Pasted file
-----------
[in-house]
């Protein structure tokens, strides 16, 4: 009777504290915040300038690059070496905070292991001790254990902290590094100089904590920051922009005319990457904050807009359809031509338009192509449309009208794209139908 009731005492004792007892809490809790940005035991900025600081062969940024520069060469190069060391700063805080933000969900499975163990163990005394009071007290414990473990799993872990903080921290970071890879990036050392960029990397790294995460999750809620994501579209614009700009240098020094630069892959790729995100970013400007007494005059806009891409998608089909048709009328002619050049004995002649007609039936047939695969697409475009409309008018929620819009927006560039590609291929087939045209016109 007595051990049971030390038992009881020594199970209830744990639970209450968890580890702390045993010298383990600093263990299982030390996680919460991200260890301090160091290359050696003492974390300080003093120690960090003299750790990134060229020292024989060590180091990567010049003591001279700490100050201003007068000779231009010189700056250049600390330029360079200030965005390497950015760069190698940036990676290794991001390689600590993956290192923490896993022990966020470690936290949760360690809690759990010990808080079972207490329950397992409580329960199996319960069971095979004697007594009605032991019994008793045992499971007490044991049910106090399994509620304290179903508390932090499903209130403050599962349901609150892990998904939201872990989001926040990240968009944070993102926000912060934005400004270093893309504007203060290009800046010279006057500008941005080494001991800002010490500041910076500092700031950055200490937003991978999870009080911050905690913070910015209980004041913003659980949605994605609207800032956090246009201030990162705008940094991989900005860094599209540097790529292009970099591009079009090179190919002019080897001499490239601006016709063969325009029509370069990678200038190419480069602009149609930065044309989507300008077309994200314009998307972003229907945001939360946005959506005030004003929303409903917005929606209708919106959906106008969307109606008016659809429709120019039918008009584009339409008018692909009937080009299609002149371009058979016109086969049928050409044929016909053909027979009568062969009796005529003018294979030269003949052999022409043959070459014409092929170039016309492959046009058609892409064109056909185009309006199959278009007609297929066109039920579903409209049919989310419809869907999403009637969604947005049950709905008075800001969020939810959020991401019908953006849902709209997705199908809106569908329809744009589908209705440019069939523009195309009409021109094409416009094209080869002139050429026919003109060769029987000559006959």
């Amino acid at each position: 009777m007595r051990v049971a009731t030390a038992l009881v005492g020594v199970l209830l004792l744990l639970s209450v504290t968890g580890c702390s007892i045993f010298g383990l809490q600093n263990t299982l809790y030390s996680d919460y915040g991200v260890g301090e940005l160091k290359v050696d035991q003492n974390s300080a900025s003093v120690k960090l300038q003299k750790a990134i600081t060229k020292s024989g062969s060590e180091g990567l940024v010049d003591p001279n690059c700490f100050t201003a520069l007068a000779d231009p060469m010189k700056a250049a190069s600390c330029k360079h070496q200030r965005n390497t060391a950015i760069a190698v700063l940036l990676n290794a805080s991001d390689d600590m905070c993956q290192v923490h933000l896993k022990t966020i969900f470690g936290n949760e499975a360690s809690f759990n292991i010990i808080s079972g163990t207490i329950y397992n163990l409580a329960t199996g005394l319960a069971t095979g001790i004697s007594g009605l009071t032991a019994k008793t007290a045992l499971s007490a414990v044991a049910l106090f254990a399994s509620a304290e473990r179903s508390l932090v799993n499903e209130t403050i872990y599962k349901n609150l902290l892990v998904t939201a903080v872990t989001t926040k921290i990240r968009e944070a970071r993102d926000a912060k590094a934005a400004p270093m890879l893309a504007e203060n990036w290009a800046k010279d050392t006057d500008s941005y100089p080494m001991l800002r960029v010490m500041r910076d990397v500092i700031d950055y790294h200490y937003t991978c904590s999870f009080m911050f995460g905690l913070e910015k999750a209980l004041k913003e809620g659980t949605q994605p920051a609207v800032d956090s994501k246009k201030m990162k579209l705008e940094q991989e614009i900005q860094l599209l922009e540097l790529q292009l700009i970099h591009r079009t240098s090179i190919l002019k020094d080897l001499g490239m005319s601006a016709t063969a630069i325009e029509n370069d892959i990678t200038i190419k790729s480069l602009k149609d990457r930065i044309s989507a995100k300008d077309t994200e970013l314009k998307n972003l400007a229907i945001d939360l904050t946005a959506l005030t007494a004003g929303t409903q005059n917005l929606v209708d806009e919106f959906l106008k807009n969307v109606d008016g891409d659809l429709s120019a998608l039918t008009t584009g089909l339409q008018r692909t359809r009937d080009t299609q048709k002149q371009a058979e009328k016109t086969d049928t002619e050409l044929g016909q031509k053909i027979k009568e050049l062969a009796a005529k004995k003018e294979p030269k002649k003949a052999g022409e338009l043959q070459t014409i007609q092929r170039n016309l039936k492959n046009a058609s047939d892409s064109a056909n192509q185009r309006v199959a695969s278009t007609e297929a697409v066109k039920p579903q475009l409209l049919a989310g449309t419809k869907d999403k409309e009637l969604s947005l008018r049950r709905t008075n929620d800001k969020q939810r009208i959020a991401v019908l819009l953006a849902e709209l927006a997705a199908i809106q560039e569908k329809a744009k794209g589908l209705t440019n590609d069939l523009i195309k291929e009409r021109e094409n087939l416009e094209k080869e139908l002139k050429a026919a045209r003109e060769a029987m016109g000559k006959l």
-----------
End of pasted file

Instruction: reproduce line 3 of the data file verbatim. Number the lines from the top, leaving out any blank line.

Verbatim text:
């Amino acid at each position: 009777m007595r051990v049971a009731t030390a038992l009881v005492g020594v199970l209830l004792l744990l639970s209450v504290t968890g580890c702390s007892i045993f010298g383990l809490q600093n263990t299982l809790y030390s996680d919460y915040g991200v260890g301090e940005l160091k290359v050696d035991q003492n974390s300080a900025s003093v120690k960090l300038q003299k750790a990134i600081t060229k020292s024989g062969s060590e180091g990567l940024v010049d003591p001279n690059c700490f100050t201003a520069l007068a000779d231009p060469m010189k700056a250049a190069s600390c330029k360079h070496q200030r965005n390497t060391a950015i760069a190698v700063l940036l990676n290794a805080s991001d390689d600590m905070c993956q290192v923490h933000l896993k022990t966020i969900f470690g936290n949760e499975a360690s809690f759990n292991i010990i808080s079972g163990t207490i329950y397992n163990l409580a329960t199996g005394l319960a069971t095979g001790i004697s007594g009605l009071t032991a019994k008793t007290a045992l499971s007490a414990v044991a049910l106090f254990a399994s509620a304290e473990r179903s508390l932090v799993n499903e209130t403050i872990y599962k349901n609150l902290l892990v998904t939201a903080v872990t989001t926040k921290i990240r968009e944070a970071r993102d926000a912060k590094a934005a400004p270093m890879l893309a504007e203060n990036w290009a800046k010279d050392t006057d500008s941005y100089p080494m001991l800002r960029v010490m500041r910076d990397v500092i700031d950055y790294h200490y937003t991978c904590s999870f009080m911050f995460g905690l913070e910015k999750a209980l004041k913003e809620g659980t949605q994605p920051a609207v800032d956090s994501k246009k201030m990162k579209l705008e940094q991989e614009i900005q860094l599209l922009e540097l790529q292009l700009i970099h591009r079009t240098s090179i190919l002019k020094d080897l001499g490239m005319s601006a016709t063969a630069i325009e029509n370069d892959i990678t200038i190419k790729s480069l602009k149609d990457r930065i044309s989507a995100k300008d077309t994200e970013l314009k998307n972003l400007a229907i945001d939360l904050t946005a959506l005030t007494a004003g929303t409903q005059n917005l929606v209708d806009e919106f959906l106008k807009n969307v109606d008016g891409d659809l429709s120019a998608l039918t008009t584009g089909l339409q008018r692909t359809r009937d080009t299609q048709k002149q371009a058979e009328k016109t086969d049928t002619e050409l044929g016909q031509k053909i027979k009568e050049l062969a009796a005529k004995k003018e294979p030269k002649k003949a052999g022409e338009l043959q070459t014409i007609q092929r170039n016309l039936k492959n046009a058609s047939d892409s064109a056909n192509q185009r309006v199959a695969s278009t007609e297929a697409v066109k039920p579903q475009l409209l049919a989310g449309t419809k869907d999403k409309e009637l969604s947005l008018r049950r709905t008075n929620d800001k969020q939810r009208i959020a991401v019908l819009l953006a849902e709209l927006a997705a199908i809106q560039e569908k329809a744009k794209g589908l209705t440019n590609d069939l523009i195309k291929e009409r021109e094409n087939l416009e094209k080869e139908l002139k050429a026919a045209r003109e060769a029987m016109g000559k006959l």